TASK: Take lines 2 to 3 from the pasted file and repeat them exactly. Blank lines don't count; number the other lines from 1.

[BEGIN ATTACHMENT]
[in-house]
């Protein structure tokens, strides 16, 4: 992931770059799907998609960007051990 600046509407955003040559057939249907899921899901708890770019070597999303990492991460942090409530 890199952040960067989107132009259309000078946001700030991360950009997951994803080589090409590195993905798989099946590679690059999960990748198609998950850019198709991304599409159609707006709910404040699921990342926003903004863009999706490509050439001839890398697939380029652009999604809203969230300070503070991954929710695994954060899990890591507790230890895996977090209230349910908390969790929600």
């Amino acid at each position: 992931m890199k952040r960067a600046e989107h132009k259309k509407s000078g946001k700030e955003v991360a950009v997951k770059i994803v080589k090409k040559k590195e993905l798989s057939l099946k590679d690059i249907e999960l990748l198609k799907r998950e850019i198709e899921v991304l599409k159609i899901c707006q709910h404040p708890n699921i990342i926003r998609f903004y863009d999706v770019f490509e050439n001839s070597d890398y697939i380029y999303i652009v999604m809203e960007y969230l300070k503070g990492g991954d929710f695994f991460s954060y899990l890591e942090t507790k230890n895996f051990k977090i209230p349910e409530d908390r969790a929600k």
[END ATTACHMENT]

């Protein structure tokens, strides 16, 4: 992931770059799907998609960007051990 600046509407955003040559057939249907899921899901708890770019070597999303990492991460942090409530 890199952040960067989107132009259309000078946001700030991360950009997951994803080589090409590195993905798989099946590679690059999960990748198609998950850019198709991304599409159609707006709910404040699921990342926003903004863009999706490509050439001839890398697939380029652009999604809203969230300070503070991954929710695994954060899990890591507790230890895996977090209230349910908390969790929600």
């Amino acid at each position: 992931m890199k952040r960067a600046e989107h132009k259309k509407s000078g946001k700030e955003v991360a950009v997951k770059i994803v080589k090409k040559k590195e993905l798989s057939l099946k590679d690059i249907e999960l990748l198609k799907r998950e850019i198709e899921v991304l599409k159609i899901c707006q709910h404040p708890n699921i990342i926003r998609f903004y863009d999706v770019f490509e050439n001839s070597d890398y697939i380029y999303i652009v999604m809203e960007y969230l300070k503070g990492g991954d929710f695994f991460s954060y899990l890591e942090t507790k230890n895996f051990k977090i209230p349910e409530d908390r969790a929600k």